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  • Writer's pictureKevin Grover

The Decline of Screen Writing

Updated: Dec 31, 2019

Guest blogger Luke Allen from Horror Land talks about what's gone wrong with horror films today. Do you agree with him?

Being an avid horror fan, I find myself watching a wide range of films, from low budget indie films to studio led big budget affairs. And year after year, I notice a huge decline in the standard of film. Whilst the quality of the production does seem to be on the rise, thanks to bigger budgets and cheaper equipment, what is lacking is a basic understanding of writing. We have a new age of fledging film makers, all self-educated on the visual art of film, but are lacking the less evident backbone that holds any film together, the script.

Whilst it might be cool to know how to frame shots and dress scenes, the real work lies in the screen play. And this has quickly become modern horrors “Achilles heel”. Alfred Hitchcock needs no introduction to any film fan; the master of cinema knew his craft very well. That is why he surrounded himself with amazing screen writers such as Samuel Taylor, Ben Hecht, John Michael Hayes and Joseph Stefano. Screen plays for films such as Vertigo, Notorious and Rear Window were eloquent, well-paced and extraordinarily clever. With a great script, half the work is done for you. Hitchcock’s appreciation of the script was well known, and he spoke about it often in interviews. He once said, “To make a great film you need three things – the script, the script, and the script.”

All off Hitchcock’s screen writers were award winning, well established names. You see, back then screen writing privileges were left to qualified technicians of the written word, ones with a proven track record. However, it seems that Modern cinema seems to be a lot less bothered about silly little things such as qualifications. It’s becoming more and more frequent that first time directors are turning in their own scripts. These new age directors and writers are unequivocal underqualified and under educated in the finer points of making a motion picture, but where once quality was always the most important part of film making, modern production companies are more concerned with quantity. Having around the year coverage of cinema releases, directed to DVD/Blu-Ray and streaming media is key to good business and this is where our new age film makers step in.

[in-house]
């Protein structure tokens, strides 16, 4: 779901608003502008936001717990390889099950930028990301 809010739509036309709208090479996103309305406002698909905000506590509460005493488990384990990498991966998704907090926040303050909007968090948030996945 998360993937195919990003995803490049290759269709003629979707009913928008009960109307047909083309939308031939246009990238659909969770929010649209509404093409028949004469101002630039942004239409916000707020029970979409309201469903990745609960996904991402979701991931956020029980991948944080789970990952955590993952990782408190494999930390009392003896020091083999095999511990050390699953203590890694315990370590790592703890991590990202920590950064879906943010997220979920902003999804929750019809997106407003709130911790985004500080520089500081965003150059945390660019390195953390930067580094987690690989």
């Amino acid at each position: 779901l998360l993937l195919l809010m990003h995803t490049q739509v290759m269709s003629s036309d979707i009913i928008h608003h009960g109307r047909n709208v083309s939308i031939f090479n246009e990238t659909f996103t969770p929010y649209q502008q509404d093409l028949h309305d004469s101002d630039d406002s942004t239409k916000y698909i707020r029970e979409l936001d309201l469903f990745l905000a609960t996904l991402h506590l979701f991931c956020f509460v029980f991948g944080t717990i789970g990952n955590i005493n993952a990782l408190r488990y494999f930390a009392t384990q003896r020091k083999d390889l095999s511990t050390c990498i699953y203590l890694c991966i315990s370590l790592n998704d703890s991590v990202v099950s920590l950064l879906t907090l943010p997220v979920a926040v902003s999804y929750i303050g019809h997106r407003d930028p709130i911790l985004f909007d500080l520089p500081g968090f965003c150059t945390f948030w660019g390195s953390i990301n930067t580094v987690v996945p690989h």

Whilst gorilla film making is not a new concept by any means, the modern age is passing cinema tools into the hands of people that don’t really understand the medium. And it seems that this trend is only growing in one genre, Horror. You never see low budget, iPhone shot action films, nor do you ever see first time film makers trying their hands at a making a cloud founded romantic comedy. But these sensibilities seem to be fine when applied to horror, because….it’s horror!! Such is the attitude towards the genre that production companies are happy to fund films, without much thought on the final output.

English journalist and author Christopher Booker spent 30 years analysing film, to better understand the art of storytelling. In 2004, he published a controversial book, based on his findings called, The Seven Basic Plots: Why We Tell Stories. In his book, Booker breaks down the seven type of plot that exists in film, and how every “good” film ever made fits into one the seven archetypes; Overcoming the Monster, Rags to Riches, The Quest, Voyage and Return, Comedy, Tragedy and Rebirth. Booker generalises conventional plot structure by ringfencing them into one of his seven story types, but at the same time, he dismisses many film that fall short of his criteria. Now this is by no mean a definitive look at how to structure a story, there are many writers that strongly disagree with booker, but it is a clear guide that scripts, novels and plays DO follow a set path, in order for it to work. And this is a path that many modern film writers are ignoring.

Having watched the recent Ari Aster written and directed film Hereditary (2018), I was once again reminded of the incessant reliance of style over substance in cinema. The film was beautifully shot, with haunting imagery and a great cast, but the story was raving mess that made no sense. Having read many different reviews for Hereditary, it’s clear that the lack of any real story has led many cinemagoers to interpretive their own ideas on what the film was about, as every other review has a different take on what was going on. I for one hated the film because it simply lacked any logical narrative. It is certainly a million miles away from similar styled films such as Roman Polanski’s 1968 horror Rosemary's Baby, Terence Fisher’s The Devil Rides Out (1968) or even one of my favorite films, Robin Hardy’s The Wicker Man (1973). Unlike these classic cult-based film, I doubt we will still be talking about Hereditary in 40 years’ time.

What is being lost on modern horror, is a strong understanding on structure and the proven principles of storytelling that have been around for centuries. Whilst filmmaker might want a monster ripping a thinly clad teens arms and legs off, what they should be really asking themselves is why the creature is ripping of limbs, and how it plays into the bigger picture.

The horror genre is slowly sinking under the weight of bad films with terrible scripts and a lot of this is to do with the education of the people making them. Writing is fundamental to a film’s success and as long as this skill is being overlooked, in favour of fancy cinematography and crazy special effects, I fear that the genre will become more and more misunderstood.

Luke Allen runs a site called Horror Land that's dedicated to all things horror in entertainment. He knows a great deal about what makes a great horror film and you can find out more on his website,

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